595.The proposed powers to remove Judicial Commissioners from office differ markedly from those applicable to senior judges. The senior judiciary can be removed from office only by a resolution of both Houses of Parliament. Section 108 of the Constitutional Reform Act 2005 provides that the Lord Chief Justice can suspend a senior judge who is “subject” to criminal proceedings; is serving a sentence imposed in criminal proceedings; or who “has been convicted of an offence and is subject to prescribed procedures in relation to the conduct constituting the offence.” Senior judges may be suspended during proceedings for by Address in Parliament to remove them from office. The power to suspend a member of the senior judiciary can only be exercised by the Lord Chief Justice with the agreement of the Lord Chancellor.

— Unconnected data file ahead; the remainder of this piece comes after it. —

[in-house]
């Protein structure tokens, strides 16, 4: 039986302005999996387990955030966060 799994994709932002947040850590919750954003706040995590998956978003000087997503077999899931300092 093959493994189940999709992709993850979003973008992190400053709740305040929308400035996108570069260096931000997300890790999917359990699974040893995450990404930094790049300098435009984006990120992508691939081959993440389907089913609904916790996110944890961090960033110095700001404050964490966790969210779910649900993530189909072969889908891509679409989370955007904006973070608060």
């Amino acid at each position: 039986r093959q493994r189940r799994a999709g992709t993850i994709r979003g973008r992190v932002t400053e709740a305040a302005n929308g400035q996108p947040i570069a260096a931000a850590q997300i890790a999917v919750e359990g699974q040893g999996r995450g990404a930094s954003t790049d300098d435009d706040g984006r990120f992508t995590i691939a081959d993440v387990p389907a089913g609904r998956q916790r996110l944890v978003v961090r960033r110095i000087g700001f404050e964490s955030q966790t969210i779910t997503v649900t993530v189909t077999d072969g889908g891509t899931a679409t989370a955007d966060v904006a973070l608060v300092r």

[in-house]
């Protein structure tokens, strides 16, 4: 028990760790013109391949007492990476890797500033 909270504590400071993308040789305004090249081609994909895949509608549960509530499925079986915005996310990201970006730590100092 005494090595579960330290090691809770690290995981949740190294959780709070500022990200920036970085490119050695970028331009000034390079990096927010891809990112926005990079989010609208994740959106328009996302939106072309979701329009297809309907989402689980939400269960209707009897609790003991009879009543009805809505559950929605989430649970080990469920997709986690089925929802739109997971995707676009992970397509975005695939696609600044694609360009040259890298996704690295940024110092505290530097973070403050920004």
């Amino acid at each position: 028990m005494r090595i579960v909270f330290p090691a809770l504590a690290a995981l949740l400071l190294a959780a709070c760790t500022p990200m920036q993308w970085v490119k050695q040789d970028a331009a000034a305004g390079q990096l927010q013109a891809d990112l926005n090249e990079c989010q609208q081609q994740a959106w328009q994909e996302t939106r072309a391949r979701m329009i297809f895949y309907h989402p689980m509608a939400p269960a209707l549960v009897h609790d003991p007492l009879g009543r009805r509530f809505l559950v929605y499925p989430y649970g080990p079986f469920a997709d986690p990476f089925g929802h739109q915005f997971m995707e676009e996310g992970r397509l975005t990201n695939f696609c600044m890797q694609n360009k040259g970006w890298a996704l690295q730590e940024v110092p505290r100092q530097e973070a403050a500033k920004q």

596.Concerns over the drafting of these clauses and their impact on the independence of the Judicial Commissioners were expressed by the Bingham Centre for the Rule of Law. The Centre noted that “inability” and “misbehaviour” were not defined in the draft Bill. The Centre also expressed concern that the provision to allow removal from office for breaching the terms and conditions of appointment was potentially disproportionate given “we doubt that all terms and conditions should carry equal weight in decisions about removal from office.” Specific criticism of the drafting aside, the Bingham Centre concluded that protecting the independence of the Judicial Commissioners required that “removal from office on the grounds of inability to carry out the functions of a Commissioner or misbehaviour requires a resolution of each House of Parliament, except under subsection (5).” A group of non-governmental organisations operating in the United States in the field of democracy and technology also expressed concern that dismissal of Judicial Commissioners was possible “on grounds not set out in the legislation.” The Interception of Communications Commissioner’s Office did not criticise the provisions themselves but recommended that the Lord Chief Justice be consulted before the power to dismiss was exercised.